First DynaGro rice variety shows high yield potential, good grain quality in trials.
• By Vicky Boyd,
Since acquiring Bayer’s rice breeding program in 2015, Nutrien Ag Solutions and its parent company, Agrium, have mostly flown under the radar developing new rice cultivars.
That will change in 2021 with the launch of DG263L, a high-yielding, high-quality, long-grain inbred variety and the first commercial rice launched under the DynaGro brand umbrella, said Randy Ouzts, Nutrien U.S. rice manager.
“It looks really, really good,” he said. “We have five inbreds coming, this is the first one and this one is amazing.”
The breeding program, led by Dr. Qiming Shao at Nutrien’s research facility near El Campo, Texas, also has three-line hybrids in development. The company expects to release hybrid lines in the 2023-24 timeframe.
Zach Tanner, a Bernie, Missouri, seed producer, this season planted DG263L at 12-14 pounds per acre for seed increase with yields exceeding 200 bushels per acre.
Ouzts said Nutrien has already sold out of the variety for 2021 but expects to have significant quantities of seed available in 2022. If all goes according to plans, Ouzts said the company also could have two additional inbreds for the 2022-23 season.
The low-down on DG263L
DG263L, short for DynaGro long grain 263, reaches 50% heading in 82 days in University of Arkansas trials. Standing 36 inches tall, it has good straw strength, which was tested during three hurricanes in three successive years at the El Campo research station.
“When we were still getting 9,000-plus pounds at harvest, we knew we had something,” Ouzts said.
The variety has a diverse genetic background, with germplasm from China, India and Brazil as well as from two older U.S. public varieties, Cypress and Alan, Shao said. DG263L actually is part of a Nutrien breeding program used to develop hybrids.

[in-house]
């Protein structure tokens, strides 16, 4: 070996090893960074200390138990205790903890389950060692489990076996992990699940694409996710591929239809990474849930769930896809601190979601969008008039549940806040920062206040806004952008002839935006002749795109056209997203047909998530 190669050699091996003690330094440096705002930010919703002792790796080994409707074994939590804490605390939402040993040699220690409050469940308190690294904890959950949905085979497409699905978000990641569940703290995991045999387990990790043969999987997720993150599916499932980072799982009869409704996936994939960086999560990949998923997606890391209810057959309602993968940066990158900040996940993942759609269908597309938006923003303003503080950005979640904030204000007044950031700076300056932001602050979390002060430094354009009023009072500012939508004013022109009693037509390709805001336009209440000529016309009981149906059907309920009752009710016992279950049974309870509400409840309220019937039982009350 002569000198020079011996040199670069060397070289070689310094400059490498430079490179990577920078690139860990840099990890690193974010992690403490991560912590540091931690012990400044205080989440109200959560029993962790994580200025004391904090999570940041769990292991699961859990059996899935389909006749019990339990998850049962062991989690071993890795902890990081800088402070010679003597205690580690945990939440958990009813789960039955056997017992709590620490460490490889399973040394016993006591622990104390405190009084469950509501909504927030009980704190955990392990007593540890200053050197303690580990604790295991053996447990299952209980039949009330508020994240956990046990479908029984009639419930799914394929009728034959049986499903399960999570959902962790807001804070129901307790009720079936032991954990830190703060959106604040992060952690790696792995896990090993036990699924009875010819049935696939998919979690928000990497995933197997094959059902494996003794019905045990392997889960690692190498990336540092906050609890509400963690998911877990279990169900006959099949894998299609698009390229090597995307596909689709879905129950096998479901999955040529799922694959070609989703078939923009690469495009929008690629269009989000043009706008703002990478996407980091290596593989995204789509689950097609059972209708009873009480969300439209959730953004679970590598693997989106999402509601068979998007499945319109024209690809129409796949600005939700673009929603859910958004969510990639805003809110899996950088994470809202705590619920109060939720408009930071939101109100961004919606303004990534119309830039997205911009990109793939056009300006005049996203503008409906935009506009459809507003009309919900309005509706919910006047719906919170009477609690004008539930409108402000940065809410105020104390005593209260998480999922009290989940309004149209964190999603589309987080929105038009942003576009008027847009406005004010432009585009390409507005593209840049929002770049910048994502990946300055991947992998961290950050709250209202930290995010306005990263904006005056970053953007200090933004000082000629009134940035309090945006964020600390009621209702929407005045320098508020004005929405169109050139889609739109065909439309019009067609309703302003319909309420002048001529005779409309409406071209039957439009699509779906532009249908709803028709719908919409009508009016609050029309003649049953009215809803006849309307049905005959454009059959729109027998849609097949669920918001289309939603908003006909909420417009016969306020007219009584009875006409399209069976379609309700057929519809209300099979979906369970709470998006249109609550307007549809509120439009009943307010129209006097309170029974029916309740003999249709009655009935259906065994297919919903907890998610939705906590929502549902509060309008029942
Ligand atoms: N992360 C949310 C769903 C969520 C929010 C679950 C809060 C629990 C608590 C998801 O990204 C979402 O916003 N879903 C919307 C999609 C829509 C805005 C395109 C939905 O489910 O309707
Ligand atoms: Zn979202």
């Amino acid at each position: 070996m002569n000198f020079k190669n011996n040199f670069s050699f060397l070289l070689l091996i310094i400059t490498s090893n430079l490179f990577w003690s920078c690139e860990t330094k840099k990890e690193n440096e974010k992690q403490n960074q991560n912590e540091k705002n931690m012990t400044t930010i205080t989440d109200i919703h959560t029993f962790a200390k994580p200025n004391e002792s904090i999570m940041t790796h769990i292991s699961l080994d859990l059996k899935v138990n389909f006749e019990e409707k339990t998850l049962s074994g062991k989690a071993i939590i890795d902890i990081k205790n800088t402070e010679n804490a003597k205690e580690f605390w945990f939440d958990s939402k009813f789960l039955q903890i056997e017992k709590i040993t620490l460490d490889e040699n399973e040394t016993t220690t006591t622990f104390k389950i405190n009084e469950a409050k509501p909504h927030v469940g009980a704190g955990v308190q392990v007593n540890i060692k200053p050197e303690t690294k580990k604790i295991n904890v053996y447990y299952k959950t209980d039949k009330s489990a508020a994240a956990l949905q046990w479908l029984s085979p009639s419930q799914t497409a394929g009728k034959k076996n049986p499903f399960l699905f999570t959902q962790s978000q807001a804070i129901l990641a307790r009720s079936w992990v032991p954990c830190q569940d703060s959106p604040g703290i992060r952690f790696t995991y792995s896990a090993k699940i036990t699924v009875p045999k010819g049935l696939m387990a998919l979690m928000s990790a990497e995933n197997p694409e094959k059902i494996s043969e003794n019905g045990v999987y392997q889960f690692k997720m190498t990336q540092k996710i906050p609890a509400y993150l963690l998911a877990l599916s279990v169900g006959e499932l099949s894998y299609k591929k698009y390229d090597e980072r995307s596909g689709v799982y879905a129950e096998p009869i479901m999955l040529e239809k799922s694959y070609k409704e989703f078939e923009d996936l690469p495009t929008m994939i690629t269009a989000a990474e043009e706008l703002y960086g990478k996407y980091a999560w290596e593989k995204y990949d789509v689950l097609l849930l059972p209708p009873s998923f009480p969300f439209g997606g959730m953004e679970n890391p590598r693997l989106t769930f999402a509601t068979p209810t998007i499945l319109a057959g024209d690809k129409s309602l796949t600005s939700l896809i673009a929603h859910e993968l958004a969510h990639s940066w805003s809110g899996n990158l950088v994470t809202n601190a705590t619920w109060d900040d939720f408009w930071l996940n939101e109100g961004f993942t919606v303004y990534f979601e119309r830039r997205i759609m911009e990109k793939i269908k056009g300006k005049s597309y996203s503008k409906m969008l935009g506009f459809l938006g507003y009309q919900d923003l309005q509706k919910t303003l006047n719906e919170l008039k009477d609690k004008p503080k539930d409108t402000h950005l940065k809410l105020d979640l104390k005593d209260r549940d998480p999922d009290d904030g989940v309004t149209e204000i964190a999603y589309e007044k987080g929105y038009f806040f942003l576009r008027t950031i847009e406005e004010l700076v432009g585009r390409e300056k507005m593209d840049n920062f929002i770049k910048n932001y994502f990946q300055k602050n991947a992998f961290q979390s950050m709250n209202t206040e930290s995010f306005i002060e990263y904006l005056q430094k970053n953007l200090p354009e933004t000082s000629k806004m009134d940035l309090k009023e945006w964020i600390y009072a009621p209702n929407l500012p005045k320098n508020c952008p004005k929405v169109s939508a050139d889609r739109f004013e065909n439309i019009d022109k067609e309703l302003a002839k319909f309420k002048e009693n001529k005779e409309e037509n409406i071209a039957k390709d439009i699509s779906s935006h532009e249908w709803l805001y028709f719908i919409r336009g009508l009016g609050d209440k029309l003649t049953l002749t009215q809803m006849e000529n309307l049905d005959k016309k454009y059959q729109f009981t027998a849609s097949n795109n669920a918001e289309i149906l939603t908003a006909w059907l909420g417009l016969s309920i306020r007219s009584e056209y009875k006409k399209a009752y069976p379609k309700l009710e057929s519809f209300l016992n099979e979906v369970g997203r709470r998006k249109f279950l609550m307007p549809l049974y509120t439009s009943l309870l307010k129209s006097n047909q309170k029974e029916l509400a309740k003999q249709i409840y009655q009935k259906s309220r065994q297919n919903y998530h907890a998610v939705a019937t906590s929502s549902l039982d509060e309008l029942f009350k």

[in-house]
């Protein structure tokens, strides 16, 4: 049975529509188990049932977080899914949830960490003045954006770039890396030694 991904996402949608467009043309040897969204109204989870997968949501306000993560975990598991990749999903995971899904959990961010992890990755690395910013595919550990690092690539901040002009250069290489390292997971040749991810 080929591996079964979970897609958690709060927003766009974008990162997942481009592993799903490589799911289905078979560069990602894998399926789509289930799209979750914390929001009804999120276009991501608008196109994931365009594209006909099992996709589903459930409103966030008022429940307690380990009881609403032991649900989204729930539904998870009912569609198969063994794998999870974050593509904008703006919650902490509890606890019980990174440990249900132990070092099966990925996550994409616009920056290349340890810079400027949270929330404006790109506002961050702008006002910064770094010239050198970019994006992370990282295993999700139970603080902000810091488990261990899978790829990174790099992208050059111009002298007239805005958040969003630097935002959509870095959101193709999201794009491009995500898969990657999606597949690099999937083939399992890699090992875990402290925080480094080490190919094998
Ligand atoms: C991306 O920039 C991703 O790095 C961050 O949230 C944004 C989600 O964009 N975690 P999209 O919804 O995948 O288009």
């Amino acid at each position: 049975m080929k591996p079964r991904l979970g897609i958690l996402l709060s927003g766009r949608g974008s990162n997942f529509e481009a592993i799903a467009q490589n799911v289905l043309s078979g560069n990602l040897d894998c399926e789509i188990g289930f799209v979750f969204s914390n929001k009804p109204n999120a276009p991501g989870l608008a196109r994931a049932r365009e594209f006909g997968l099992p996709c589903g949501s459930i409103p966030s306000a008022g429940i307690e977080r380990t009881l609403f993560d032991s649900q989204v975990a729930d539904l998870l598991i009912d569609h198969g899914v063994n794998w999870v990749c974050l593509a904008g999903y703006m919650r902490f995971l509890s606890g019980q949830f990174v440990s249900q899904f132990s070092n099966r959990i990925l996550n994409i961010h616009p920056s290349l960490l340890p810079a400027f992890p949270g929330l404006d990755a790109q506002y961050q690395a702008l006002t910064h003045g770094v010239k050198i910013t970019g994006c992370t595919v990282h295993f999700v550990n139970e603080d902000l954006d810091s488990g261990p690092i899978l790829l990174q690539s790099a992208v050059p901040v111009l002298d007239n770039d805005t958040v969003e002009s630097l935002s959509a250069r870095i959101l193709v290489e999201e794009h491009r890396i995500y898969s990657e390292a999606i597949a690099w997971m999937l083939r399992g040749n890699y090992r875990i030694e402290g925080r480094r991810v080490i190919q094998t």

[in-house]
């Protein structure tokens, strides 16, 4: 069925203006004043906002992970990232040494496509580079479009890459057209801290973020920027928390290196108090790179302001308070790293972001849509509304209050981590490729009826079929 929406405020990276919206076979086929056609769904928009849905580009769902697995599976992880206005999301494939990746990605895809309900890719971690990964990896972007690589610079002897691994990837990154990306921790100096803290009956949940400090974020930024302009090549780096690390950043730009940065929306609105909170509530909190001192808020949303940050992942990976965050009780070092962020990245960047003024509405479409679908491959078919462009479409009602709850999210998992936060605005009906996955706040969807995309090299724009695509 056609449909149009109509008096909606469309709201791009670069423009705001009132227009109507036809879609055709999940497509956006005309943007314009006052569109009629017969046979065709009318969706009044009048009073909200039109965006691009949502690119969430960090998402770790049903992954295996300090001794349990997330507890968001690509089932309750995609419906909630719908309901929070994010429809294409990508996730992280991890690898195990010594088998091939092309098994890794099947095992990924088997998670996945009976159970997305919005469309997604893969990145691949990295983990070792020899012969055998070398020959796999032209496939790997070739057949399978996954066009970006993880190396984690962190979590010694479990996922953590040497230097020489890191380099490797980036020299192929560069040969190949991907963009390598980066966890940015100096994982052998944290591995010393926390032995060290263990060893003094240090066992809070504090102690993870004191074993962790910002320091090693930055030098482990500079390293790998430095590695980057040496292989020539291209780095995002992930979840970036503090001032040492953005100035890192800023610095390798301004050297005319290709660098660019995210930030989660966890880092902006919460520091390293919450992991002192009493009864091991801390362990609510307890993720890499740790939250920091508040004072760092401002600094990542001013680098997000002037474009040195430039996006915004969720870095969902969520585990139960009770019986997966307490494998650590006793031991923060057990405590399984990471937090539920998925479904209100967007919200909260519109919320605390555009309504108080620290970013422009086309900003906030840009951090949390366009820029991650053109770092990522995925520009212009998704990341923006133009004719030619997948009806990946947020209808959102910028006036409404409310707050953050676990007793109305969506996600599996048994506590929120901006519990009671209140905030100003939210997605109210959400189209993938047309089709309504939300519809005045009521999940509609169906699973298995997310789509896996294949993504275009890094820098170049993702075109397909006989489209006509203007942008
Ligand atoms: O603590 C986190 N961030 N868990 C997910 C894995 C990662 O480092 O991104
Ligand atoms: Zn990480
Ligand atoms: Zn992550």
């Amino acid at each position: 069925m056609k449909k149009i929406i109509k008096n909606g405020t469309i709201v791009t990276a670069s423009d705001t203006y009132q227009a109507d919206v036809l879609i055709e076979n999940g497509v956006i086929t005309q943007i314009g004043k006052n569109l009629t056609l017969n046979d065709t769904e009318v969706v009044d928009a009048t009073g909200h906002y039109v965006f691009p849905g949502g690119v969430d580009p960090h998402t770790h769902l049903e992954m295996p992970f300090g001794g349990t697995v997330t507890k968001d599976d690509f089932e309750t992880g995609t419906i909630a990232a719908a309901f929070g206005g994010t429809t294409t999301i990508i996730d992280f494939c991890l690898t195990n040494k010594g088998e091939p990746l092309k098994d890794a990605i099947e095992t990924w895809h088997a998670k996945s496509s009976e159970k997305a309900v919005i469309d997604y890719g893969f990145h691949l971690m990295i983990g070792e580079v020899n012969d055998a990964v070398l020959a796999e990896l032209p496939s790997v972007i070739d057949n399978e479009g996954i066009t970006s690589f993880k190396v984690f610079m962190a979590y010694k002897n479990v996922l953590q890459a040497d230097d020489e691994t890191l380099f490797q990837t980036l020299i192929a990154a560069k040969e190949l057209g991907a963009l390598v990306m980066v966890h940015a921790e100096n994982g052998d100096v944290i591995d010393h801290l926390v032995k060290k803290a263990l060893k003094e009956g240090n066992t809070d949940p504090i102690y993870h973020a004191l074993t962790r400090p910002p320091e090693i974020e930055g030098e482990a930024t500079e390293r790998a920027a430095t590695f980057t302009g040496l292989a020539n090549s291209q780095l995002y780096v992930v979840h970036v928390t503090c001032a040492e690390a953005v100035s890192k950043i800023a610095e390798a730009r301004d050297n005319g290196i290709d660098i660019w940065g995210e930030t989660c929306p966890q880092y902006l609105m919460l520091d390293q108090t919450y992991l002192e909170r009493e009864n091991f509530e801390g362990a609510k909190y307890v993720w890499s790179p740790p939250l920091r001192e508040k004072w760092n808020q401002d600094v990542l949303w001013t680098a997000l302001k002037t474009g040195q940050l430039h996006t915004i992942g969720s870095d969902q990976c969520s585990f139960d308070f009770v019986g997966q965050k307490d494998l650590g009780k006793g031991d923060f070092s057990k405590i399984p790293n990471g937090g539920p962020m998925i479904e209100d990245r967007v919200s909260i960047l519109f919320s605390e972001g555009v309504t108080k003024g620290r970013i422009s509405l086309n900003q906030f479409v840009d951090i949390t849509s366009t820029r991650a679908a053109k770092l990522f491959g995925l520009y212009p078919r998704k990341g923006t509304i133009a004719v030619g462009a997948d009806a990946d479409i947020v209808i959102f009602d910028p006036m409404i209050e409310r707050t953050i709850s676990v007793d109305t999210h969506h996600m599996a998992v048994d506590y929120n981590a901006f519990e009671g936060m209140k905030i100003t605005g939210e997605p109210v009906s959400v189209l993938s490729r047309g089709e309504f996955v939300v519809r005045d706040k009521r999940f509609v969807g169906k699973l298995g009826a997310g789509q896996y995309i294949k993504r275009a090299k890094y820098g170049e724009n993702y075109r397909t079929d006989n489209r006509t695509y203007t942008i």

Strong trial performances
DG263L has been in the Arkansas Rice Performance Trials for a number of years. When he first saw the variety’s yield potential, University of Arkansas Extension rice agronomist Jarrod Hardke said he was excited because it was similar to those of hybrids.
In the 2019 ARPT, for example, DG263L yielded an average of 239 bushels per acre across four locations. Milling yield across all four locations averaged 58/68.
In the university’s 2020 Commercial Rice Trials across 12 locations, DG263L averaged 229 bushels per acre, according to preliminary data.
In Louisiana State University AgCenter trials conducted at Crowley in 2019, DG263L yielded 9,116 pounds (202.5 bushels) per acre in the main crop and 1,724 pounds (38.3 bushels) per acre in the second crop for a total of 10,840 pounds (240.8 bushels) per acre. Milling yield was about 59/69.
Based on what he’s seen, Hardke said the DynaGro variety appears to have a disease package similar to many other newer inbreds. As with many other varieties, DG263L may require a sheath blight fungicide under conducive conditions, Ouzts said.
Native blast tolerance from the germplasm used in breeding is present as well as Cercospora resistance, which has been confirmed through DNA testing at LSU. DG263L also has not shown smut problems in seed production, which is also a plus.
Good grain quality
In tests conducted on behalf of USA Rice’s Rice Marketability and Competitive Task Force, DG263L had amylose content of 26%, making it attractive for parboiling, Ouzts said. Amylose, a type of starch, influences rice stickiness. The higher the amylose content, the more apt the rice is to cook fluffy with separate kernels.
The high amylose content, along with the variety’s low chalk, also make it attractive for the packaged rice market, Ouzts said.
The task force initially screened 33 elite rice lines from universities and private breeding programs. Participating mills narrowed the candidates to 10 lines, on which additional cooking tests will be performed. Of the six DynaGro lines in the initial screening, five advanced, said Shao, who was involved in the task force meetings.